Cast members in their costumes walked in Oak Harbor’s Fouth of July parade with the Whidbey Playhouse float. Front row left to right: Brynn Schmid as Pumbaa, Alora Van Auken as a lioness, Jessica Turner as Rafiki and Elizabeth Löf as Sarifina. (Photo by Maria Matson/Whidbey News-Times)

Cast members in their costumes walked in Oak Harbor’s Fouth of July parade with the Whidbey Playhouse float. Front row left to right: Brynn Schmid as Pumbaa, Alora Van Auken as a lioness, Jessica Turner as Rafiki and Elizabeth Löf as Sarifina. (Photo by Maria Matson/Whidbey News-Times)

Journey into the African savanna

Disney’s The Lion King Jr. showing at Whidbey Playhouse through July 28

An adventurous young lion club, a scarred bitter lion, a “farty warthog,” a singing lioness and more familiar, beloved characters from Disney’s Lion King will be portrayed by the young Whidbey Playhouse cast in the The Lion King Jr. production running July 12-28.

Director Tatyana Moore has witnessed the 43 cast members over the past five weeks grow and learn together during many hours of practice. At this point, they also know not only their own lines, but each other’s.

The play tells the journey of Simba, a young and innocent club not ready to shoulder the burdens of being a king. Along his way to fulfill his destiny he meets lioness Nala, spunky meerkat Timon and lovable warthog Pumbaa. Eventually, he must confront his uncle Scar to save the Pridelands.

At the last rehearsal before opening night on Friday, July 12, the actors had some fun with a “switch it up” day. Moore and assistant director Brenden Darnell put names in a hat, shuffled it up and announced which character the actor would be swapping with for the duration of practice.

Smiles and laughs ensued as selections lead to surprises, such as Scar’s role — Grant Steller — would be trading places with director Darnell for the evening.

Spending so many hours a day with each other since casting, the crew got to know each other pretty well, said Steller, who is a student at Coupeville High School and now in his second theater production.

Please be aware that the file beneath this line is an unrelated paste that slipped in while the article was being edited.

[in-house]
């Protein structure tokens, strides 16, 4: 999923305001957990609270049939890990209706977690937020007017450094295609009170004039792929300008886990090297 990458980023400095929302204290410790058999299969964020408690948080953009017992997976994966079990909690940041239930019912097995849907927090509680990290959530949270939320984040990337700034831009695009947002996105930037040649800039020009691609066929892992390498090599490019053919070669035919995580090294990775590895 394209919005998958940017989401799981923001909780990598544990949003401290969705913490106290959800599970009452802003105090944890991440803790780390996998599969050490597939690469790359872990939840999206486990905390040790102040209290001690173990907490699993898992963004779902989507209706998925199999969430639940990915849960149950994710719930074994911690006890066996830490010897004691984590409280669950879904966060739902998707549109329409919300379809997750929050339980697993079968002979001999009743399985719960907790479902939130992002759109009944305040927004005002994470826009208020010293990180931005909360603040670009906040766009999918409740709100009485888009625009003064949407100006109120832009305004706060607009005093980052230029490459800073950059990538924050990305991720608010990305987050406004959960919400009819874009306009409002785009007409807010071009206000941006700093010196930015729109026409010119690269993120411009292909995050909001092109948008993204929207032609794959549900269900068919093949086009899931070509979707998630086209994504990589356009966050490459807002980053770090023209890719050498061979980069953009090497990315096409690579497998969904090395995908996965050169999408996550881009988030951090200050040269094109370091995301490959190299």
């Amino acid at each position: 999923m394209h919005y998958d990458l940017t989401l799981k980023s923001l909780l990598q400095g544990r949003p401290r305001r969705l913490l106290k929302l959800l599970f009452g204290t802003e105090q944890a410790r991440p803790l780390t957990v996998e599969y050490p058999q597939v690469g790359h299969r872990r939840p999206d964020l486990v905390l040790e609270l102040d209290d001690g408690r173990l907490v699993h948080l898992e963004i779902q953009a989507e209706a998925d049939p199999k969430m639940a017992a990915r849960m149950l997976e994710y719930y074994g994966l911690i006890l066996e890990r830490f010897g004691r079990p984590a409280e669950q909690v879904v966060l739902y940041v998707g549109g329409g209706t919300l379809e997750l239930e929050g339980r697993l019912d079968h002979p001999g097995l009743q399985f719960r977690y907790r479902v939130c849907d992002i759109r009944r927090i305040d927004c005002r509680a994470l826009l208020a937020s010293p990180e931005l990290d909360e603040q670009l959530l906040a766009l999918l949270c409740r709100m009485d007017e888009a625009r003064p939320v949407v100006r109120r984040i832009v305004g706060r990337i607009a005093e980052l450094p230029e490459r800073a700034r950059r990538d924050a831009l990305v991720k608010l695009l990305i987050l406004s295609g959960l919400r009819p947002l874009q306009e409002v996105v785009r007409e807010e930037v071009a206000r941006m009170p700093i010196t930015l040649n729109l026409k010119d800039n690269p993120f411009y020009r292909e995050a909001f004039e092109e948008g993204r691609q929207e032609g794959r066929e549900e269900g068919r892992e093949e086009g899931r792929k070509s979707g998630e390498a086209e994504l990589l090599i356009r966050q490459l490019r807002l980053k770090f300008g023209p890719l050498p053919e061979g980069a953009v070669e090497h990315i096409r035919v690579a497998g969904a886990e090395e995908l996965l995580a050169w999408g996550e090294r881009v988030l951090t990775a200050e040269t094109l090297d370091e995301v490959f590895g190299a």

From left, Olivia Valencia, who plays a mouse, lioness Khloe Ramos and elephant Gwyneth Sellers. The cast members were trying out new characters at a July 10 rehearsal.                                (Photo by Maria Matson/Whidbey News-Times)

From left, Olivia Valencia, who plays a mouse, lioness Khloe Ramos and elephant Gwyneth Sellers. The cast members were trying out new characters at a July 10 rehearsal. (Photo by Maria Matson/Whidbey News-Times)

“Rehearsals have been extremely fun. It’s combining learning with fun,” he said. His role, Scar, has some of the most lines, at 70.

“Scar is honestly the most fun role that I could have,” Steller said.

Though the sour, brooding beast is opposite of his real-life personality, he said, Steller has had a good time learning about the treacherous creature.

Who perhaps is simply misunderstood.

“I wanted to show him in a different light. Scar actually has a back story,” Steller said. “I try to convey he’s not all bad. I try to portray the anti-hero perspective.”

Moore did some research online on the history between Scar and his brother, Mufasa, and she said she found that one legend is the namesake injury of Scar was a result of a hunting trip gone wrong. Scar, the elder and first in line for throne, risked his life to save his brother and ended up with a permanent injury preventing him from his “rightful” place as ruler.

“He would have been king,” Steller said.

Disney villains in generally are well-fleshed out, according to Moore said. She was impressed by the way Disney scripted the Jr. production, keeping classic songs from the 1994 film such as “Hakuna Matata” and “Can You Feel the Love Tonight” and adding in Broadway production songs as well. Something else new is Nala gets a song of her own, Moore said.

Moore, who directed Little Mermaid Jr. last year, was also impressed with the talent and knowledge of those who auditioned for this year’s production.

Olivia Valencia practices on stage. She was cast as Mouse. (Photo by Maria Matson/Whidbey News-Times)

Olivia Valencia practices on stage. She was cast as Mouse. (Photo by Maria Matson/Whidbey News-Times)

“They really impressed me with what they brought to the table,” she said.

Pumbaa, played by Brynn Schmid, is described by Schmid as the comic relief and a “farty warthog.”

Schmid is entering ninth grade at Coupeville High School and says Lion King is one of her favorite Disney movies.

“It’s just a blast,” she said. While the moments leading up to performances can be terrifying with stage jitters, in the end, “the lights and the audience — you become one with them,” she said.

•Show times are 7:30 p.m. for Friday and Saturday evening performances and 2:30 p.m. for Sunday matinees. For more information call the box office at 360-679-2237 or email office@whidbeyplayhouse.com. Tickets are adults $12, youth $8 and can be purchased online at www.whidbeyplayhouse.com or at the Box Office.

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